Going UCaaS: How to Choose the Right Option for You

No-Jitter-Logo-borderMelissa Swartz | No Jitter | November 15, 2016

Determining answers to a series of questions around your motivations and requirements for cloud migration will help you sort through the wilderness of options.

We are all hearing that the cloud is the future, and unified communications as a service (UCaaS) is certainly a high growth area. If you have done your research, see the value of the cloud for your unique enterprise, and are thus considering moving your business communications to the cloud, how do you get there? The market is flooded with options — how do you decide? How do you narrow down the choices to a more manageable select few?

The answer depends, in part, on why you are moving to the cloud in the first place. There are several reasons that organizations often make this decision:

  1. Cost reduction, which may be achievable depending on usage patterns
  2. Desire for an opex spend model instead of capex model (smaller monthly payments over time vs. one big expenditure)
  3. Preference for a distributed environment
  4. Speed of implementation
  5. Scalability to address seasonality in business cycles
  6. Challenges with supporting voice and/or unified communications in-house or desire to redirect resources to other uses

Some of these reasons can influence the type of cloud solution that will best suit an organization. Your reasons for making the move should be kept top of mind as you make further decisions about your direction.

Once you identify why you are moving to the cloud, it’s time to select a high-level approach that works for your business. This will narrow the field of solutions for your consideration. The first big question to answer is whether you require private, public, or a hybrid cloud option. A private cloud is one in which the services and infrastructure are maintained on a private network. A public cloud is one in which the services and infrastructure are provided on a shared infrastructure. A hybrid cloud is a mix of both options. This is a gross simplification of the options; however, this is a fundamental decision and your choice here will narrow the number of options for your consideration.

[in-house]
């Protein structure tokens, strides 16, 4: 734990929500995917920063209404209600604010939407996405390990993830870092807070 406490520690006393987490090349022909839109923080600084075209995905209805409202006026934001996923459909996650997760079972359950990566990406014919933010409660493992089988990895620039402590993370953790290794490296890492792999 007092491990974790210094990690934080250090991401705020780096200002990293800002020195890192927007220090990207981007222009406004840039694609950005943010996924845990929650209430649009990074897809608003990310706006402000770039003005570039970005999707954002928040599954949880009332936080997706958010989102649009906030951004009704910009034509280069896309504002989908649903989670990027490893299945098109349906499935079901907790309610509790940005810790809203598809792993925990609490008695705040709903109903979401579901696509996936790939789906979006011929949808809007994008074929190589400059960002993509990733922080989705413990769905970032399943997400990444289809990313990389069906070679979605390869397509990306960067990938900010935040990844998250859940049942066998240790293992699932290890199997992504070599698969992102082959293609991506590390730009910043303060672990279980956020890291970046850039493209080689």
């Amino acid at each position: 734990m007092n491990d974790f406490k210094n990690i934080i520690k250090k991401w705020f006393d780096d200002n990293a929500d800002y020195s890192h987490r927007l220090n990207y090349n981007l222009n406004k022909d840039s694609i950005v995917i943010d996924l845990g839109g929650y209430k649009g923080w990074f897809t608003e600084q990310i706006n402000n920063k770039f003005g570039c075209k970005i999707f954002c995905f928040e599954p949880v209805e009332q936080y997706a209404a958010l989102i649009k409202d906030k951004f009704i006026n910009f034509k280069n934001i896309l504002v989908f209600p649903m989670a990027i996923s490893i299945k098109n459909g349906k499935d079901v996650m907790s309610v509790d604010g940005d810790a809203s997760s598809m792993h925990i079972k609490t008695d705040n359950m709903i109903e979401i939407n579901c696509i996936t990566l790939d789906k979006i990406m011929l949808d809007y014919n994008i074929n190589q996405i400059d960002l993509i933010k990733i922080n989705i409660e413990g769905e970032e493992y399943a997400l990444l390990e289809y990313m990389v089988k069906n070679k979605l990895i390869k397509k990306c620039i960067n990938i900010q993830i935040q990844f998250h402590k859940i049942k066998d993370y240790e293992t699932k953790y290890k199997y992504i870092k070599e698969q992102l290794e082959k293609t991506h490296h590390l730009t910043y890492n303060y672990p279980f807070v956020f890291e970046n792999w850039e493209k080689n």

Next, think about how you will connect to the cloud. Do you want a more expensive private connection (such as MPLS) that will allow you to control Quality of Service (QoS)? Or is an OTT (over the top) connection that rides on your Internet service (without QoS) sufficient? Some providers offer both options, and some don’t, so this can narrow your choices further.

Are there any applications in your current environment that you want to integrate with your communications, such as CRM (Salesforce, etc.), or Microsoft or Google productivity applications? Integration requirements will again narrow the number of options available. Do you have any other integration requirements?

Do you have security or regulatory compliance requirements that must be met? Certifications vary among cloud providers, and this can also reduce the number of choices for your consideration.